Why the malaria parasite may be getting tougher all the time

Archbishop Jerome Lloyd OSJVPosted by

An ‘unusual’ malaria outbreak in Laos has highlighted the threat of drug-resistance in countries edging closer to elimination.

The rapid emergence of a new drug-resistant malaria parasite in Laos has triggered an “unusual” jump in cases and sparked concern among experts.

Between 2019 and 2020, malaria cases in Attapeu, a region in southern Laos, surged from 378 to 868 – an 130 per cent increase in an area where infections have consistently been falling.

Across Southeast Asia, several countries are close to wiping out malaria, and other regions in Laos saw cases fall by 65 per cent over the same period.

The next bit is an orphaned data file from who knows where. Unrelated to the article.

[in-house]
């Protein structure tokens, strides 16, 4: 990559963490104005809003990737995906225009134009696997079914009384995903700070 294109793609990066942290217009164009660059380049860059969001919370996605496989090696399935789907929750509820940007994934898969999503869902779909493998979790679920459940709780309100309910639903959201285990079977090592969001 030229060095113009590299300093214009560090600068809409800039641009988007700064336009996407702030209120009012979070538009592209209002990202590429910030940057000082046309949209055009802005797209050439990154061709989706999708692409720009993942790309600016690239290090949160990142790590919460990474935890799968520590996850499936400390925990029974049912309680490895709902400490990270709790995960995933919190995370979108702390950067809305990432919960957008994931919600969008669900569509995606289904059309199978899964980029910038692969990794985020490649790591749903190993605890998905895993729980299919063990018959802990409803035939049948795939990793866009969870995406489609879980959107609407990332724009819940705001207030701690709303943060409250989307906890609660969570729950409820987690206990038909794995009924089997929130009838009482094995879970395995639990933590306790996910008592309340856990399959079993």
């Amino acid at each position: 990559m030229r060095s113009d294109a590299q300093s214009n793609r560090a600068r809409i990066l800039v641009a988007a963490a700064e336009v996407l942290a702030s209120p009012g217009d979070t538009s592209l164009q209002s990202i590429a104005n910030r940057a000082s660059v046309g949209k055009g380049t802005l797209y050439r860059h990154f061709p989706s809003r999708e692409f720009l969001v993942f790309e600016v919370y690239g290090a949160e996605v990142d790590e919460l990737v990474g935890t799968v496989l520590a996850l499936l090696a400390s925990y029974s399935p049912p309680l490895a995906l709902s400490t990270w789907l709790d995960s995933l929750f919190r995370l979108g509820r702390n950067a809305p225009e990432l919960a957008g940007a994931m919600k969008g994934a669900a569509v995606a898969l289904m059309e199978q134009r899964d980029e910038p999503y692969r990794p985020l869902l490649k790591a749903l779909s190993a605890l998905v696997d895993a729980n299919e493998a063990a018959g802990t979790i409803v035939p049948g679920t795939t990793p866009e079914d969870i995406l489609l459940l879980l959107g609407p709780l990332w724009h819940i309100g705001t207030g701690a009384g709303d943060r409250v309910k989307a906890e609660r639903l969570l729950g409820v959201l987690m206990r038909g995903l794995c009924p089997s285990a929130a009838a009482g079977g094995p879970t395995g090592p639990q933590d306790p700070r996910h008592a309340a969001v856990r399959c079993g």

“This peak in Attapeu was very unusual,” said Prof Olivo Miotto, head of the GenRe-Mekong Genetic Surveillance project at the Mahidol-Oxford Tropical Medicine Research Unit in Bangkok. “The concern was not so much the absolute number, it was that the trend had reversed – because that could be an indication that things are going wrong.”

But now, scientists tracking the outbreak have linked it to the spread of a drug-resistant malaria parasite, which gained an advantage after the antimalarials used in neighbouring countries were changed.

Experts compared the shift to the emergence omicron, which replaced delta as the most widespread Covid-19 variant in late 2021.

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Why the malaria parasite may be getting tougher all the time

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